• Use the right file format. Some file formats have larger sizes than others, and you may be using a premium file format for an image that doesn’t require it. Use PNGs for graphics and JPEGs for photos.

  • Compress your images before uploading them. Your images need to load well on mobile devices; not be ready for the next issue of Time Magazine. As such, they can have a slightly lower quality while still look amazing on a mobile or desktop device. For optimizing images in Sitecore specifically, we recommend Dianoga—it automatically resizes your images for you!

  • Work with your Sitecore partner to fix your Sitecore Media Settings. Here you can adjust the limits for file size, quality, and resizing. Your goal is to only serve the largest required image size for mobile screens to your mobile users—as opposed to making them wait to download a huge image fit for a massive desktop monitor. 

  • Try lazy loading. Lazy loading only loads images on your page once they become visible to the user. Images at the bottom of a page won’t load until your visitor scrolls down to view them—speeding up the mobile experience.

4. Implement AMP on your Sitecore website

AMP stands for “Accelerated Mobile Pages.” It’s a project headed up by Google that enables websites to serve an even faster-loading page to their mobile users (you might say they load at an accelerated rate). 

AMP strips your website pages of all extraneous elements (like ads) and standardizes colors and fonts to a Google-defined template. This way, Google can load your website at a lightning-fast pace for mobile visitors.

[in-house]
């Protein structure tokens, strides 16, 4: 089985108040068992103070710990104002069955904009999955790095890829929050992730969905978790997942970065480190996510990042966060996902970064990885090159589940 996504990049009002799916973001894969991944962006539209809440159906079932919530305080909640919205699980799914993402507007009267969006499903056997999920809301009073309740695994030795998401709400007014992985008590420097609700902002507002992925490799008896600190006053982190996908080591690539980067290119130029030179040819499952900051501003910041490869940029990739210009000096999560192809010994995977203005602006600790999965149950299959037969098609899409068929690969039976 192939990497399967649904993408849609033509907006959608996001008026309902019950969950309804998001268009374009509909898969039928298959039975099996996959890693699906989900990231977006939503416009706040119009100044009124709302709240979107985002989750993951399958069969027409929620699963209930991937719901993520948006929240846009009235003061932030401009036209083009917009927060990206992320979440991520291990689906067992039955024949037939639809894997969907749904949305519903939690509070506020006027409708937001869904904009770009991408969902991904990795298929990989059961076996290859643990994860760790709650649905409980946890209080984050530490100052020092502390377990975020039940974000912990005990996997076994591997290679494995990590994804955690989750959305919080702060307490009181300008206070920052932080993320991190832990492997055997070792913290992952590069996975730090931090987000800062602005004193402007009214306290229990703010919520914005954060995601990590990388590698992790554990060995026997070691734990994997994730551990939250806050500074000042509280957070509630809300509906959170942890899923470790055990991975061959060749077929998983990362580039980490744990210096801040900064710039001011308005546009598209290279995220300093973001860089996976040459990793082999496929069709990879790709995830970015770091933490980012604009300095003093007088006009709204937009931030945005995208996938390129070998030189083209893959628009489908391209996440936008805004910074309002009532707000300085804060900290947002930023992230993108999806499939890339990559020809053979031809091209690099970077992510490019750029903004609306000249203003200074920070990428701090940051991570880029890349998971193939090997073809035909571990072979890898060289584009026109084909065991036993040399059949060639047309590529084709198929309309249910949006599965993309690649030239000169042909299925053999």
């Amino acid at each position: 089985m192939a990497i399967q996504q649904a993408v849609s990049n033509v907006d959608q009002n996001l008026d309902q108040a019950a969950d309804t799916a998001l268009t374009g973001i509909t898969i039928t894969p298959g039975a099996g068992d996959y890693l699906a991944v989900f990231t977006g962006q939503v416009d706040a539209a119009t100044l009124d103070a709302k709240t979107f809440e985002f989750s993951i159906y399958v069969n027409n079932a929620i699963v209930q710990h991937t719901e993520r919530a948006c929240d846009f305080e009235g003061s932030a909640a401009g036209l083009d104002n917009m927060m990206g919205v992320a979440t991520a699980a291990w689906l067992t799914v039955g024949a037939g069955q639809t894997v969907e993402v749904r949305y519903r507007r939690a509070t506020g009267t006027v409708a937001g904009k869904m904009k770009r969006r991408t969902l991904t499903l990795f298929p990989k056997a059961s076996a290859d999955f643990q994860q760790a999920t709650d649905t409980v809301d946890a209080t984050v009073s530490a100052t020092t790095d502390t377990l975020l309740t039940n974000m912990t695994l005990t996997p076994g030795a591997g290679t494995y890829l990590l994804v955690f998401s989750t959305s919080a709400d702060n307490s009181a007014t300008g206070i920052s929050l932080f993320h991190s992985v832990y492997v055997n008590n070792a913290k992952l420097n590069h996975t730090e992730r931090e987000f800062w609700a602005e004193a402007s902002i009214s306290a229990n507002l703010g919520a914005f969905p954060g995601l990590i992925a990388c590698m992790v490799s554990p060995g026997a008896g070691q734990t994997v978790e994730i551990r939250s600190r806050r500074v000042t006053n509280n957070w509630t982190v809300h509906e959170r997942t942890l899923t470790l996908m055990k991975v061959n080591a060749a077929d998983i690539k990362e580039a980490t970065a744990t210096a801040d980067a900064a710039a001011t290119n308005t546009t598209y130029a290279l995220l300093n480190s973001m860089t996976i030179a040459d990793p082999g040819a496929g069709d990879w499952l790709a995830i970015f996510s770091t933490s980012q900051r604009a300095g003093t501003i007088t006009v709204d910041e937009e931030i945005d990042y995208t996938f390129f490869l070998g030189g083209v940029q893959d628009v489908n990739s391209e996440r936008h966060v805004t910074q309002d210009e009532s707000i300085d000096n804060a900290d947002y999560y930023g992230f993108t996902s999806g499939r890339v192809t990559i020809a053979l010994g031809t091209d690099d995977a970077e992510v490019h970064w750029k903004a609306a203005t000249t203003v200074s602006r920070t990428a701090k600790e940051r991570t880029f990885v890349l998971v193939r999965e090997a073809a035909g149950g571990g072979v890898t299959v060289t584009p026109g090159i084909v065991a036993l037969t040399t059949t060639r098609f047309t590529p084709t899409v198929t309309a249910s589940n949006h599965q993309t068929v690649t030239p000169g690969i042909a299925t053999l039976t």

AMP pages not only load faster for your mobile visitors (which helps them rank better in a mobile-first index), but they provide unique SEO advantages of their own. AMP content enjoys a featured spot in mobile search results:

Implement AMP on your Sitecore website, and your content may just enjoy that primo spot in the search results. 

5. Review your mobile UX and CRO

Finally, let’s look at two elements that often go overlooked when people think about SEO—but they work hand in hand: UX (user experience) and CRO (conversion rate optimization).

If you want to turn one-off visitors into buying customers, and turn those buying customers into brand loyalists, your website needs to be easy for them to use, and easy for them to convert.

Both of these fields cover a broad area, but let’s focus on the three areas most relevant to the mobile experience.

  • Make things easy to click. When we say “things,” we mean everything clickable on your website, from your CTA buttons to in-text links. A good rule is to make the clickable area about the size of a thumb. Also ensure that your clickable areas don’t overlap, so if someone has a “fat finger” they won’t accidentally end up clicking on the wrong thing.

  • Make things easy to read. More readable content is more mobile-friendly content—because people will actually stick around to read it. Break up your copy with lots of white space, sub-headings, and line breaks. Use a font size of at least 16px for your regular text (headers can be larger). You can also create expandable content sections (like a FAQ) where people can quickly scroll to the section they’re interested in.

  • Make things easy to buy. Finally, walk yourself (and ideally, a test group of your target customers) through the experience of converting on your website—whether that’s signing up as a lead, registering for a webinar, or purchasing a product. Is every single stage of that process as simple as it could be? If not, make it so!

Making your Sitecore website mobile-first

There’s a lot you can do to make your Sitecore website ready for Google’s mobile-first index. If you’d like experts to help guide the way, contact Engagency

We’re here to help you deliver the best site experience for your mobile visitors—so they can explore your website, engage with your brand, and convert, regardless of what device they’re using.